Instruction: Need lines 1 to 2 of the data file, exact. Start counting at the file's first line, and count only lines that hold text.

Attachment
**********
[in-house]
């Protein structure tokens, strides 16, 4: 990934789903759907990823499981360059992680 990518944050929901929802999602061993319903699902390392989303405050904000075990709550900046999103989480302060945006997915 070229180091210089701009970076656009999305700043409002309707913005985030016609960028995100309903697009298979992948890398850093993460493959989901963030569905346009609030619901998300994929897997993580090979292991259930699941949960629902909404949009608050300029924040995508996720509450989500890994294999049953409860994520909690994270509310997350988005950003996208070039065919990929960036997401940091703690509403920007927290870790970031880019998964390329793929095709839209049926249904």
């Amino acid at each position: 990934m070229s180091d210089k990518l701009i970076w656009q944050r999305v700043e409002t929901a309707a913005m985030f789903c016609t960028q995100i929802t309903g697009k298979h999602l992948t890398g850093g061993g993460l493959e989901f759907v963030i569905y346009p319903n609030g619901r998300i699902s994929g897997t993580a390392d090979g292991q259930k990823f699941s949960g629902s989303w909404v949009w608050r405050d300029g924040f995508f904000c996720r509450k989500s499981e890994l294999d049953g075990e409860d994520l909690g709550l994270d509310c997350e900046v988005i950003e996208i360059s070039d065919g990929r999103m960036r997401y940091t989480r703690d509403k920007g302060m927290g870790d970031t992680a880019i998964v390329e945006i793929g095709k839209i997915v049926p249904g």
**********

[in-house]
């Protein structure tokens, strides 16, 4: 990934789903759907990823499981360059992680 990518944050929901929802999602061993319903699902390392989303405050904000075990709550900046999103989480302060945006997915 070229180091210089701009970076656009999305700043409002309707913005985030016609960028995100309903697009298979992948890398850093993460493959989901963030569905346009609030619901998300994929897997993580090979292991259930699941949960629902909404949009608050300029924040995508996720509450989500890994294999049953409860994520909690994270509310997350988005950003996208070039065919990929960036997401940091703690509403920007927290870790970031880019998964390329793929095709839209049926249904």